Tuesday, October 15, 2013

No to Romania

In the beginning of our trip we were heavily fantasizing of going to Romania. Especially because of the beautiful Carpathian mountains and the famous Transylvanian area. Unfortunately bad things started to happen in the late summer and we were several times pondering is it a good idea to go there or not... So just when we were at the border we changed our minds and decided not to go to Romania. Mostly because of the safety issues, but also because some of the roads we wanted to take were already closed due to snow and ice.

So what is really happening in Romania right now? I hope many of you have already heard the news, but for those who haven't: They are mass slaughtering stray dogs there!!! I would say it's a real holocaust for dogs right now!

Some news in English:


ja Suomeksi:



Many say that the situation is not bad just for the stray dogs, but for all dogs! The catching and killing of dogs in Romania is a huge business and therefore many people don't care at all who's dogs they're catching! So we wouldn't feel safe there at all with our beloved little girls. Couldn't leave them out of sight for a single second, couldn't play outside and would have to have all the papers with us constantly (advised by the German consulate), just in case there would be some doubts about the ownership! This sort of traveling is not for us! Anyway we don't want to go to any human war zones (eg. Syria), so why would we take our girls to a war zone for dogs?!

Luckily we are not alone with our thoughts and there are many people trying to help the poor dogs and bring awareness to others, like for example this German couple:

My heart is totally broken because of this thing (and because of many other animal cruelty issues as well!!!) and if I just could I would adopt them all... Well we all know I can't do that, but at least I do what I can: I'm talking about these things out loud and writing about them, signing petitions and for example last Christmas I donated all my gift moneys to different animal rescue charities in Europe and in Finland. And one day when our family is ready to have room for another fur baby, it will definitely be adopted! :D

What can you do?
  • Bring awareness to your family and friends and talk out loud about these thing, make people see the whole picture! Silence makes no difference in this world!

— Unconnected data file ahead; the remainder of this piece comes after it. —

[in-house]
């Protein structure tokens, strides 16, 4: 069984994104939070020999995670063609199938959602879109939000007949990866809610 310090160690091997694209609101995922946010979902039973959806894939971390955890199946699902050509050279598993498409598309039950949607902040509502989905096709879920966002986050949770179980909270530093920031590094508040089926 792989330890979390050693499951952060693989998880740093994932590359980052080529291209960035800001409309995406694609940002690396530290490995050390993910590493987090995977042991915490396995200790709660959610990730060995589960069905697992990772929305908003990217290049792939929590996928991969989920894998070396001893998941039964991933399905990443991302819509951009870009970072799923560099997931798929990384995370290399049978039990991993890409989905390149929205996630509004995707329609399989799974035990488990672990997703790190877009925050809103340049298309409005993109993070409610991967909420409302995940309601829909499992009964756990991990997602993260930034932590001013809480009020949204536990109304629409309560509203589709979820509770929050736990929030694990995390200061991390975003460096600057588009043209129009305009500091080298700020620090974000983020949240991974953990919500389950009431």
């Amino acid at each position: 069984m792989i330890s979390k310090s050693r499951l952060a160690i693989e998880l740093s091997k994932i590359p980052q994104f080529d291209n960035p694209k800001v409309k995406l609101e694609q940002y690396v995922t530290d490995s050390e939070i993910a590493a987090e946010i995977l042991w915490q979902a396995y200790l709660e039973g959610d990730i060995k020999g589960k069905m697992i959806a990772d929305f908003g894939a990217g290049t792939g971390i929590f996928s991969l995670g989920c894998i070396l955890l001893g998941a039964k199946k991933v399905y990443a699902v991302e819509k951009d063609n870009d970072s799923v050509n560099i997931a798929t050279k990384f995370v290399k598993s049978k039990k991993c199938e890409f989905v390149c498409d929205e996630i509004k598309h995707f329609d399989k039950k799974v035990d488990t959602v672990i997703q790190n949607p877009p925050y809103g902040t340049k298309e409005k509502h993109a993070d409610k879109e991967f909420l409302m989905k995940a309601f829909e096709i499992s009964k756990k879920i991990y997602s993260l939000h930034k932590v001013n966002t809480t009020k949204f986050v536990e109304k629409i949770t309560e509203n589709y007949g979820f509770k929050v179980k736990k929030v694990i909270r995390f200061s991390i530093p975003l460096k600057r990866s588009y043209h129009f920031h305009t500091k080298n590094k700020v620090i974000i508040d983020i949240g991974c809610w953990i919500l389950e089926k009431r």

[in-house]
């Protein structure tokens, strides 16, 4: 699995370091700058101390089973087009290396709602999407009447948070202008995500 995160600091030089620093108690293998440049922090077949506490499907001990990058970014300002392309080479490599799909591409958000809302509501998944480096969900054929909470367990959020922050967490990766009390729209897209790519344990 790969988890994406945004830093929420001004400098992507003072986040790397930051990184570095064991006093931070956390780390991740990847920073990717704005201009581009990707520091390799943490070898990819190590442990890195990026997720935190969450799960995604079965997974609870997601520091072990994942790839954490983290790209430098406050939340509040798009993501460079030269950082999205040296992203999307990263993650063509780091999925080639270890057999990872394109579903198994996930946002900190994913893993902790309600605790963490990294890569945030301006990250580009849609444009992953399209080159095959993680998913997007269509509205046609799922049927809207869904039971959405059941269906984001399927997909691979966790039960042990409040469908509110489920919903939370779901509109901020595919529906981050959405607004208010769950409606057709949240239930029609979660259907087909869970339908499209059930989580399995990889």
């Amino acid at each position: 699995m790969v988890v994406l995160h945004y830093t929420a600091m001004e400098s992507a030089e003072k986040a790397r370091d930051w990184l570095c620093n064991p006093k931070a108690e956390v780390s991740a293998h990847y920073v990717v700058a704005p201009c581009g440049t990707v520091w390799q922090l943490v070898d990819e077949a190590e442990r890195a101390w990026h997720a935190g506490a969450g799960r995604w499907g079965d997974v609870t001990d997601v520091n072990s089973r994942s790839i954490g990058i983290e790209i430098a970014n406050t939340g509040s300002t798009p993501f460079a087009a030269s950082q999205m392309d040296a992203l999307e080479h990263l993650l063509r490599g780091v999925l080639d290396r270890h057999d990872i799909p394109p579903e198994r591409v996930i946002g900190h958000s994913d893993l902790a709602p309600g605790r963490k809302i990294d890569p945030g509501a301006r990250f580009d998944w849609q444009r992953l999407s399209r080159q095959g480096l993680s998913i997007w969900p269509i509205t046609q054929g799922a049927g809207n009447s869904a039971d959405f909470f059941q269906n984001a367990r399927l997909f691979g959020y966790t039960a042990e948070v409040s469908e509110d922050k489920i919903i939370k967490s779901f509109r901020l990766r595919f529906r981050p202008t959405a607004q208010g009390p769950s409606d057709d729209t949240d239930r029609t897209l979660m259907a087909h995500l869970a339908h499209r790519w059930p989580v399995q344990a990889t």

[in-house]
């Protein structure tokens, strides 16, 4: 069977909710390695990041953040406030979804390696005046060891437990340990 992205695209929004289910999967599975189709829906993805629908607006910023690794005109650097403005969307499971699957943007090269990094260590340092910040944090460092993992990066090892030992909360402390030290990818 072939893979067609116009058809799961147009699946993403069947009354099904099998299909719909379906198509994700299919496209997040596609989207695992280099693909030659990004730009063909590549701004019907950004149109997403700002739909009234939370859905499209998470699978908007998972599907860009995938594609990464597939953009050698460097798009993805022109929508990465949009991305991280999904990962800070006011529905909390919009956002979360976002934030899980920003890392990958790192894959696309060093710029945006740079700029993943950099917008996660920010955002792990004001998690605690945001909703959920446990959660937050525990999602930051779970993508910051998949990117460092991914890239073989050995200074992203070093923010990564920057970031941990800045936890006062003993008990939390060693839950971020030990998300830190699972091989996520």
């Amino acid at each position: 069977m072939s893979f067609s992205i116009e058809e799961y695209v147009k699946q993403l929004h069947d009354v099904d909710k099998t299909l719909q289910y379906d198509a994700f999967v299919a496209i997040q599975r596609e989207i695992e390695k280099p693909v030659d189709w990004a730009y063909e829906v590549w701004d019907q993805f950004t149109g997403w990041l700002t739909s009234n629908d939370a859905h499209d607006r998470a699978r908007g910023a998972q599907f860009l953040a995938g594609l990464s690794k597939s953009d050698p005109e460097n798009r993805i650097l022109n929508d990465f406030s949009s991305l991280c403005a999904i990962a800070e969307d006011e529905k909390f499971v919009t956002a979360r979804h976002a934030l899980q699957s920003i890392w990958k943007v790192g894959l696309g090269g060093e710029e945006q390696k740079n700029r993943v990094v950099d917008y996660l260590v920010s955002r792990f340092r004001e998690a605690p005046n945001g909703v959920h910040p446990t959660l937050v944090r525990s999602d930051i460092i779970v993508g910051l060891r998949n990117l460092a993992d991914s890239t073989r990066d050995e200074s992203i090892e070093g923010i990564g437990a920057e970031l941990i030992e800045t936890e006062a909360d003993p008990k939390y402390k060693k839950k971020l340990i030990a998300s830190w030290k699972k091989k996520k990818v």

• Adopt, don't buy! This world is already totally full of stray and homeless animals, so there is no need to breed more until everyone has a good home! (have to say here that I think exactly same about breeding humans!)
  • Ditch the unnecessary consumerism and for example donate holiday gift moneys to animal shelters, and make many sad souls happy! :)

Let's be kind to all living beings, no matter what color, size or age we are, or how many legs, wings or fins we have!!! Make love, not war! :D

Hertta: happy adopted doggy! Loves bananas :)

~ Ilta


  1. Thank you for this post! Romania is a place I tend to avoid during my travels, which is a shame, since the landscape is supposedly amazing!

  2. half Romanian here; sry to say but this entry is sadly wrong, giving the impression to the misinformed that Romanians are a bunch of dog killing savages.

    While Romania/Romanians certainly have a lot of things to improve, the dog issue is a great disinformation/misunderstanding and catching dogs is certainly not a "huge business" there.

    Up until recently the local authorities were not permitted to kill stray dogs (only sterilize and release back). Upon recent developments the law was changed allowing them to do so if they choose to do it!!! Once more: the law does not *require* mass killings, it gives the local authorities the right to put them down if they want to (i.e. not adopted, sick, dog shelters full, etc). That's it!

    The very same law is in place in most of the "civilized" Europe (UK included). Gotta love double standards.

    Links from foreign people actually living in Bucharest:


    P.S. BBC article is well written and balanced, wandering if people actually read that :)
    P.P.S. Stay safe guys!

    1. Hello Paul, and thanx for your comment. We based our decision on the observations and reports from German and Finnish animal rescuers and people working in animal shelters. We trust and weigh those sources much more compared to e.g. newspapers.

      Please find here two reports written by German rescue workers:

      There are also some people who disagree with the articles published in the Bucharest life.

      In any case, we wanted to stay there for many days which means that we will have long walks with our dogs through forests. This is not much fun if dogs must be on lead all the time - in fact it's teasing them since we cannot play. Whenever a dog is free there is a risk that it will run away and the potential consequences i.e. our dogs are captured and killed before we can find them are not acceptable.

      For the sake of dog welfare, tourism and the beauty the country has, we hope that the situation becomes better in future. Killing is not the solution! Only sterilisations, adoptions (and not breeding any new dogs!) and the change of human behaviour and attitude (like in lean and agile) works in this situation!!!

  3. http://suomenkuvalehti.fi/jutut/ulkomaat/romaniassa-kulkukoirat-kuristetaan-tai-nuijitaan-hengilta